A 6.3-magnitude afternoon earthquake damaged nearly 200 homes, monuments, monasteries, government offices and schools in a little populated eastern region of Bhutan on Monday, state-run Kuensel newspaper reported. At least 12 people were killed and 15 people also were injured. Thousands of Bhutanese spent the night out in the open and landslides created roadblocks in many parts of the worst-hit districts of Munggar and Trashigang, the newspaper said.
I really appreciated Kuensel’s descriptive coverage of the events, which not only vividly describes the earthquake, but also gives some insight into Bhutanese life:
It was a warm sunny day in Trashigang on Monday. Like most afternoons, 63-year-old Tashi, sitting by the window in Udzorong, was picking lice from her granddaughter’s head. Lost in search, Tashi did not realise that a massive earthquake had hit her home until the ground beneath her shook with a loud noise.
Seeing her household items falling one after another from the shelves, Tashi grabbed her granddaughter and rushed out of the house. “My house crumbled in front of my eyes,” Tashi said, wiping the tears from her wrinkled eyes. Tashi and her granddaughter narrowly escaped, but she hurt her back and right foot in her rush outdoors. “Everything’s gone,” said Tashi, looking at her collapsed house.
Around the same time in Yangneer on the opposite hill, Gelong Kanjur and cook Rinzin of Gongthung shedra were chopping meat to prepare thub (porridge) for Thrue bab. Seated near the oven, they were planning the meals for the shedra when the earth suddenly shook and the roof over them creaked. Realising it was an earthquake, they tried to rush out, but were caught by the falling walls of the monastery.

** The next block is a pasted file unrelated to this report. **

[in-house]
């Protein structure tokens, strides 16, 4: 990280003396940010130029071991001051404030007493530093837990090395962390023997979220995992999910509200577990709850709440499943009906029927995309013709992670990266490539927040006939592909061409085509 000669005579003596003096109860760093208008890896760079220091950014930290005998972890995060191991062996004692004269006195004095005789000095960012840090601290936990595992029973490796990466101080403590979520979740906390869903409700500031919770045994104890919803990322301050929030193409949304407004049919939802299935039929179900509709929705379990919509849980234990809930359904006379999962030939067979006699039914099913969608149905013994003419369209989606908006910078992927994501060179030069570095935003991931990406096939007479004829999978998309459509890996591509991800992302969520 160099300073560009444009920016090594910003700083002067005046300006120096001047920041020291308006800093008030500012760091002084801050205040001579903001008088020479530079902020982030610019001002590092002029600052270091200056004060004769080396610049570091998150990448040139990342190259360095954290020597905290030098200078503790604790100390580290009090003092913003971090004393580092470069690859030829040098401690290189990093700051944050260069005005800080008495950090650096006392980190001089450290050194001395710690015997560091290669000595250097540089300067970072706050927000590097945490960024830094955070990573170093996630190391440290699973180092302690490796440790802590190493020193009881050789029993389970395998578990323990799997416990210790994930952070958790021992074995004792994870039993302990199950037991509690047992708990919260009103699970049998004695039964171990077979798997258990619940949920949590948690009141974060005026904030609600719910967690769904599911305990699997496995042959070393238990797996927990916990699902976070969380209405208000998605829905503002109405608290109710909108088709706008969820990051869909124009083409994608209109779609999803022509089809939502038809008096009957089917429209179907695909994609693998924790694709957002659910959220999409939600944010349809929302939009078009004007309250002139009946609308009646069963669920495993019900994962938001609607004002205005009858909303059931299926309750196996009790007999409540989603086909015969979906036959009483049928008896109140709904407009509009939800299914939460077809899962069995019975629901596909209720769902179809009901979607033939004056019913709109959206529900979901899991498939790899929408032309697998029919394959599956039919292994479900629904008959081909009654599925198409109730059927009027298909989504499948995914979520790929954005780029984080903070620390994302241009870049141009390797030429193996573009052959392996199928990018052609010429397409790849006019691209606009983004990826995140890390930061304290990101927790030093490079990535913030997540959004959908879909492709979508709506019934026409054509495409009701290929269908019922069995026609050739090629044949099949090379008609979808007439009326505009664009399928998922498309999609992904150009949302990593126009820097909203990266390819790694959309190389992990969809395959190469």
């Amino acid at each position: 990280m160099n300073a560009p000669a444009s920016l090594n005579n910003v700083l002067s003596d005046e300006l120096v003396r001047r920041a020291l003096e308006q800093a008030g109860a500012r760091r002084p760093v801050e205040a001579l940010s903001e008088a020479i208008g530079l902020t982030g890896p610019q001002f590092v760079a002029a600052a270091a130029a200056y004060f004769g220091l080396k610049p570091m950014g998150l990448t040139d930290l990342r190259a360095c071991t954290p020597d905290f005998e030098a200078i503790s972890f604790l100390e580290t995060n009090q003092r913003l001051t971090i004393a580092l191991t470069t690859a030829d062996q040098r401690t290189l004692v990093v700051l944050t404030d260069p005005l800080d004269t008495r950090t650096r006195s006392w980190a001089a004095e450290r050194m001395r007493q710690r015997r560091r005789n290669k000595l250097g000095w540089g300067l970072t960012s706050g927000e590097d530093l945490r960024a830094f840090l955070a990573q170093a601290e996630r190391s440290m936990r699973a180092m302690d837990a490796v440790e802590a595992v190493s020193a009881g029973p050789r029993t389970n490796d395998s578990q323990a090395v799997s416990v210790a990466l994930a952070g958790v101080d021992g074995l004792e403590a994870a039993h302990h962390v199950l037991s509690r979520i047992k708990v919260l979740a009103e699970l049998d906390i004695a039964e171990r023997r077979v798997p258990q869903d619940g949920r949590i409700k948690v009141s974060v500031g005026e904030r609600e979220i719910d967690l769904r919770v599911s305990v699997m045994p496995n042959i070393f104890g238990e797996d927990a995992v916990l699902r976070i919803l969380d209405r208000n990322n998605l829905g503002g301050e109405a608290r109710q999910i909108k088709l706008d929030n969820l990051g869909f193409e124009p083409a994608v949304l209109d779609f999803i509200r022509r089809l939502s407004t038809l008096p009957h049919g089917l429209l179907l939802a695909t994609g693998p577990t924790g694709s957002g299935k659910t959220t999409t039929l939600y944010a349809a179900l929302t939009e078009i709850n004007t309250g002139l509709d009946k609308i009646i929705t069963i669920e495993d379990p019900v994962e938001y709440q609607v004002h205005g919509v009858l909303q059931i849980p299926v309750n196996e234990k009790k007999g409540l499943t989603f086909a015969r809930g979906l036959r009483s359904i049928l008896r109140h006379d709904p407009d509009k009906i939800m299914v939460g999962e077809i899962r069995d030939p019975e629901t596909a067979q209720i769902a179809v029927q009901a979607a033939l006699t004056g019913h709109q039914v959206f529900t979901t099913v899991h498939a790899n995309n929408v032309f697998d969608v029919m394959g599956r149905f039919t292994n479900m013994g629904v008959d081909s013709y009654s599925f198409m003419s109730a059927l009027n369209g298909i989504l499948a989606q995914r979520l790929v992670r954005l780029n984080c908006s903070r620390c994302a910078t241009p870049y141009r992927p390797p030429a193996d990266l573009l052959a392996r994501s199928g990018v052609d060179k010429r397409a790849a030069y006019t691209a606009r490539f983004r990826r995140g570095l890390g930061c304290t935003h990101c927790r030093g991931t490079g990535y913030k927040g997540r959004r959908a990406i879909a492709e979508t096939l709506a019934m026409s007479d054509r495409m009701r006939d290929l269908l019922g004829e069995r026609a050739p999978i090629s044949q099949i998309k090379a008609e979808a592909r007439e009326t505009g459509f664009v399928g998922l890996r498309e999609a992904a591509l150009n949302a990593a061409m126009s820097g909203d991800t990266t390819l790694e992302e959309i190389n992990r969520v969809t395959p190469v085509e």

“There were only about a dozen monks in the shedra. We sent some to call for help and others immediately started digging out the two from the rubble, using spade, crowbar and stick,” recalled the head of the monastery, lama Shedra Dorji. Soon, some villagers and civil servants arrived to help. “Rinzin was fully covered by debris and, when rescuers pulled him out of the wreckage, he was bleeding profusely. They were rushed to the Trashigang hospital. Both suffered fractures on their legs. Pema Choden in Buna, Rangjung, was shifting her bull to another pasture when she saw rocks falling off the cliff on the other side of the river. She looked towards her house and saw a thick cloud of dust ballooning. She had left behind four children in the house. Her first thought was that her house had fallen part due to the earthquake and that she must go to see her children.
“I thanked god countless times when I saw my children outside as I approached my house,” said Pema Choden. Half her kitchen walls have collapsed but she is not bothered. “I don’t care even if the whole house breaks down as long as I’ve my children safe,” she said. [full story]
Of course, I’m hoping that the death/injury toll from the quake is minimal, but is it wrong that I’m also hoping that this means there might be more coverage (pictures) of the hot King of Bhutan Jigme Khesar Namgyel Wangchuck? Recent news of an uptick of suicides in Bhutan implies that the happiest country in Asia may not really be as happy as it seems. Certainly with the country coping with natural disaster, Bhutan’s citizens will be looking up to King Khesar for leadership and guidance to maintain or improve the nation’s Gross National Happiness.
All I know is that my eyes are happier every time I see photos of King Charming.